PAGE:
He was educated at King's College, Durham University and University of North Carolina. He worked in the Planning profession in London, England, Toronto Township, Halifax, Nova Scotia, Albuquerque, New Mexico, and Phoenix, Arizona. He was professor of planning at Waterloo, Arizona State, and Pennsylvania State Universities.
Friends and family will gather to celebrate his beautiful life at Saint John's Anglican Church in Elora, Friday, September 26 at 3: 30 p.m. In memory of his lifelong passion for learning, teaching, and books, remembrances to the Waterloo Region Library, Elmira Branch, Children's Department, would be greatly appreciated by his family.

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BECK o@ca.on.york_county.toronto.globe_and_mail 2003-12-27 published
DEVEAU, Robert
Died suddenly on December 21, 2003. Husband of Trixie; father of Damien, Kylie and Jordana; son of Adele (deceased) and Adolph brother of Jerry and Diane of Connecticut; uncle of Paul and Nicholas BECK, Toronto and E.J., Elizabeth and Christopher, U.S.A. A larger than life personality, a passion for his work with art, especially carpets, drew us into his world, which will be sadly diminished by his absence. A service will be held at St. James Chapel, Cabbagetown, 635 Parliament Street, on Monday, December 29, 2003 at 11 a.m. All Friends are invited. In lieu of flowers, donations may be made to a Memorial Fund at the Board of Trade, Woodbridge, in his honour.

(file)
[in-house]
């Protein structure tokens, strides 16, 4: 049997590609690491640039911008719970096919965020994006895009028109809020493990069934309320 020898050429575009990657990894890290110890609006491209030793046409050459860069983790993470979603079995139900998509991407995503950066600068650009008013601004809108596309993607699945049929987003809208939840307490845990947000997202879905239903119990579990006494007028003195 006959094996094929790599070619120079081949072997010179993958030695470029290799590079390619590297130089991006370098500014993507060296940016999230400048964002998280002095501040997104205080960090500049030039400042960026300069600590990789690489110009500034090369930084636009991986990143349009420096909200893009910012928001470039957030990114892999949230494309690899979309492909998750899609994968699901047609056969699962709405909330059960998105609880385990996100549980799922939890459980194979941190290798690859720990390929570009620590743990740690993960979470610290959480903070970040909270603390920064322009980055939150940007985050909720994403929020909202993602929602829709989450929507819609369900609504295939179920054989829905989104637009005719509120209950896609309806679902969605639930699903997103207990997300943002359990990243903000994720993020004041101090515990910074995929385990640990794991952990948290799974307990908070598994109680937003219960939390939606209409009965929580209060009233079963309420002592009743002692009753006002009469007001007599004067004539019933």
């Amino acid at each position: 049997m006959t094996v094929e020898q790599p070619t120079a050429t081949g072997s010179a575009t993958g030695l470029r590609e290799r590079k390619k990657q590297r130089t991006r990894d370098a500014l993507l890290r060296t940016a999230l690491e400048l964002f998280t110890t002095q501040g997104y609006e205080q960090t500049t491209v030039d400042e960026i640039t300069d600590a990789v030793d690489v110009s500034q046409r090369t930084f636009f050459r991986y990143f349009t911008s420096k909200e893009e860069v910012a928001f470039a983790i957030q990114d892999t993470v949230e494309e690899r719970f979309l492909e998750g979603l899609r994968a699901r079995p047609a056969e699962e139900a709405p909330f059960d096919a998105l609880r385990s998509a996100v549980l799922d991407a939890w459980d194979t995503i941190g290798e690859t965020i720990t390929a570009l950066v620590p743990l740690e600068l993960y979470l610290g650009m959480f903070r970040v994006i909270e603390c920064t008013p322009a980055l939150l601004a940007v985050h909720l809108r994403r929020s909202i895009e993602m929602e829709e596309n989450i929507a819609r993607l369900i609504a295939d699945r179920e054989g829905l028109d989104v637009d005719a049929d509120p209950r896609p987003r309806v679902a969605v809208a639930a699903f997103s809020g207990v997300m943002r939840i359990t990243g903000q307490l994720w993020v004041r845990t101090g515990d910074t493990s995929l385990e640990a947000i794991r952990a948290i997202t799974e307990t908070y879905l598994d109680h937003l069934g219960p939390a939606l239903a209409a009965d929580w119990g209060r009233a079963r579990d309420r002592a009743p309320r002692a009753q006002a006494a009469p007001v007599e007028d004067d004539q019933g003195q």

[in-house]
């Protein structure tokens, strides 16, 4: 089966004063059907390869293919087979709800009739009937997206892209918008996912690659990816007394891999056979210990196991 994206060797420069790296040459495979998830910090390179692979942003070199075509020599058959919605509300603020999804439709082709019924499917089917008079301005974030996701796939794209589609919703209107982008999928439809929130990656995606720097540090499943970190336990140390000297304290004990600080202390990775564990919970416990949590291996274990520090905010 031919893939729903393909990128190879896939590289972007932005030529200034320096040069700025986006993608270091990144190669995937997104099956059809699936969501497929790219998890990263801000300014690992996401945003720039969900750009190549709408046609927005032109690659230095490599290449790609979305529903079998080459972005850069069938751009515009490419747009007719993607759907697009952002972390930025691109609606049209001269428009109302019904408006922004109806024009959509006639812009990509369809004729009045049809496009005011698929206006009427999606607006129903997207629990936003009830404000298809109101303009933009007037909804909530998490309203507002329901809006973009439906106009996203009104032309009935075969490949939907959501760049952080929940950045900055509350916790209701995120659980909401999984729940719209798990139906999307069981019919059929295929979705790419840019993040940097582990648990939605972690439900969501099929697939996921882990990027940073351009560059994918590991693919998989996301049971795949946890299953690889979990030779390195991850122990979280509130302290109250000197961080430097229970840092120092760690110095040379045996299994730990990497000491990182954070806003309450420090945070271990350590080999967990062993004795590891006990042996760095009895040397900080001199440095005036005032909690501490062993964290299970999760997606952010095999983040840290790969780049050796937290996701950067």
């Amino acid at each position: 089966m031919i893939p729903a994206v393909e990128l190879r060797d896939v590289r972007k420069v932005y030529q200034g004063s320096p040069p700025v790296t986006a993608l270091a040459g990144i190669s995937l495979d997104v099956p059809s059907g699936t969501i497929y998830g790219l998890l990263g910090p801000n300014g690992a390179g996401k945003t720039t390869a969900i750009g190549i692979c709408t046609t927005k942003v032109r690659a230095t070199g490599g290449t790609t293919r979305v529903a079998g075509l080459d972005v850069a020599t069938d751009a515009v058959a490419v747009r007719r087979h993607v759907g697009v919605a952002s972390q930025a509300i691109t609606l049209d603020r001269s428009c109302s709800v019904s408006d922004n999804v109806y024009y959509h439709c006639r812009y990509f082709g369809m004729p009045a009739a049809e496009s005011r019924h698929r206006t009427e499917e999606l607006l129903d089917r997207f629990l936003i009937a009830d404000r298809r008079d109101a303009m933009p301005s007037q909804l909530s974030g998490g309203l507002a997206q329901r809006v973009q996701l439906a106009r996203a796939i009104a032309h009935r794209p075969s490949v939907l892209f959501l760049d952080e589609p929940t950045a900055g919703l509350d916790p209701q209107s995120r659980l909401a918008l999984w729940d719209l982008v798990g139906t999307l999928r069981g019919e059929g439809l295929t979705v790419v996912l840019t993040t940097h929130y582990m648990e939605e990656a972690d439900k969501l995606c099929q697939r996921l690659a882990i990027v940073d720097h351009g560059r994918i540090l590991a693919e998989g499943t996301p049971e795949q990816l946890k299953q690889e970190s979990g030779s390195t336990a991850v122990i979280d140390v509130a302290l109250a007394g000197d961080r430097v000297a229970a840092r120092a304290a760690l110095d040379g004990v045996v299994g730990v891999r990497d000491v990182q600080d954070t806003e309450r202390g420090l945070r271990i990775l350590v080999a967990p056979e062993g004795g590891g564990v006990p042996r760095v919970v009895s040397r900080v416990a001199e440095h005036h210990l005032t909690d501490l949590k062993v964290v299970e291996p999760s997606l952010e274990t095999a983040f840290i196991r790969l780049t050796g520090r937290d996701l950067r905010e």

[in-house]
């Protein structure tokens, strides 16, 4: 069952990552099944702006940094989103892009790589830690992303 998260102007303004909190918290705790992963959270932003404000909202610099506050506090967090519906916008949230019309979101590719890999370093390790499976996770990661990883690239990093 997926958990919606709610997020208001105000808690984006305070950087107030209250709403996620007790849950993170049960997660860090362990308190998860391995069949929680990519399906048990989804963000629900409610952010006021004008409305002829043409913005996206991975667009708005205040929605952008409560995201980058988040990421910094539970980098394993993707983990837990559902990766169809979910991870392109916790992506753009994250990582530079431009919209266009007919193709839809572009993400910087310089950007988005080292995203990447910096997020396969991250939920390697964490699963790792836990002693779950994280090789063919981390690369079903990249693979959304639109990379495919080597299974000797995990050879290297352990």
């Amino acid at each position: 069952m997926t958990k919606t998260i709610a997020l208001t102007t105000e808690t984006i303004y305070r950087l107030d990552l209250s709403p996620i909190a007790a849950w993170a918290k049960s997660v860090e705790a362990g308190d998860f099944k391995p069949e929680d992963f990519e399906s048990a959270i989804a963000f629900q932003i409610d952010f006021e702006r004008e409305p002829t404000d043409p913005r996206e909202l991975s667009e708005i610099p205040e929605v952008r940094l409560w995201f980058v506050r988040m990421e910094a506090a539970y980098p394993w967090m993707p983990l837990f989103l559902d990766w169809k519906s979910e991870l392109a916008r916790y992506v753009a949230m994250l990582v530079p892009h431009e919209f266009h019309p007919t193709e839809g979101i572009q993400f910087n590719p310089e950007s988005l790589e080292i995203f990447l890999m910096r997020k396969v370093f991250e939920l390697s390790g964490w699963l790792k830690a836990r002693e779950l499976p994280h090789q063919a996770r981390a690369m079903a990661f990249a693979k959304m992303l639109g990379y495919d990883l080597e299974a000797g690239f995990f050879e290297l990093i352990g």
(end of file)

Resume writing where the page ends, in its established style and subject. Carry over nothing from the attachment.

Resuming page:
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BECKER o@ca.on.york_county.toronto.globe_and_mail 2003-03-22 published
Died This Day -- Abigail BECKER, 1905
Saturday, March 22, 2003 - Page F11
Farmer and homemaker born in Frontenac County, Upper Canada, on March 14, 1830; in 1848, settled on Long Point, Lake Erie in November, 1848, rescued crew of schooner aground in storm crew clung to frozen rigging all night, not daring to enter the raging surf; waded shoulder-high into water and helped seven men reach shore; cook refused and remained lashed to the rigging until next day; awarded medals for heroism; received $350 collected by grateful people of Buffalo, New York, and a handwritten letter from Queen Victoria accompanied by £50; in later years, aided six other shipwrecked sailors and saved a boy from a deep well raised 17 children; died at Walsingham Centre, Ontario; "Heroine of Long Point" commemorated by plaque in Port Rowan, Ontario, and by the Abigail Becker Conservation area.

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BECKERMAN o@ca.on.york_county.toronto.globe_and_mail 2003-06-21 published
WALLACE, Matthew Maurice ''Mo'' (Long term Confederation Life Employee, World War 2 Veteran, avid bridge player)